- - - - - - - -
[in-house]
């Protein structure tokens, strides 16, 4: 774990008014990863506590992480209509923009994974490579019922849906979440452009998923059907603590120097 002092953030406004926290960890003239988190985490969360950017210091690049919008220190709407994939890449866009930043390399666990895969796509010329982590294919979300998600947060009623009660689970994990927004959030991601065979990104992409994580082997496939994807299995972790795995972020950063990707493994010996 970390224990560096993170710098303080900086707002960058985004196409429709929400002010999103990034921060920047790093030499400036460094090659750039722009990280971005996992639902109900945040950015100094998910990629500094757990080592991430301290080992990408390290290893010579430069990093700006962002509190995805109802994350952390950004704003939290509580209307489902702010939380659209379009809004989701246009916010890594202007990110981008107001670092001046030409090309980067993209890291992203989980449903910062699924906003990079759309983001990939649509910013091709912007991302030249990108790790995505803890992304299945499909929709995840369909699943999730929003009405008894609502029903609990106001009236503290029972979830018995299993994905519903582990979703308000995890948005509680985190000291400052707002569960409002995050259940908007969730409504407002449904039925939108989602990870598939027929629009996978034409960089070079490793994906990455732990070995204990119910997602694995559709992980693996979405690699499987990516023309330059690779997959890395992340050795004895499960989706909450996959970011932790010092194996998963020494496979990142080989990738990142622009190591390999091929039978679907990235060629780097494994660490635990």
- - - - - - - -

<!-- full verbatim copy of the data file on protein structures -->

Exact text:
[in-house]
């Protein structure tokens, strides 16, 4: 774990008014990863506590992480209509923009994974490579019922849906979440452009998923059907603590120097 002092953030406004926290960890003239988190985490969360950017210091690049919008220190709407994939890449866009930043390399666990895969796509010329982590294919979300998600947060009623009660689970994990927004959030991601065979990104992409994580082997496939994807299995972790795995972020950063990707493994010996 970390224990560096993170710098303080900086707002960058985004196409429709929400002010999103990034921060920047790093030499400036460094090659750039722009990280971005996992639902109900945040950015100094998910990629500094757990080592991430301290080992990408390290290893010579430069990093700006962002509190995805109802994350952390950004704003939290509580209307489902702010939380659209379009809004989701246009916010890594202007990110981008107001670092001046030409090309980067993209890291992203989980449903910062699924906003990079759309983001990939649509910013091709912007991302030249990108790790995505803890992304299945499909929709995840369909699943999730929003009405008894609502029903609990106001009236503290029972979830018995299993994905519903582990979703308000995890948005509680985190000291400052707002569960409002995050259940908007969730409504407002449904039925939108989602990870598939027929629009996978034409960089070079490793994906990455732990070995204990119910997602694995559709992980693996979405690699499987990516023309330059690779997959890395992340050795004895499960989706909450996959970011932790010092194996998963020494496979990142080989990738990142622009190591390999091929039978679907990235060629780097494994660490635990």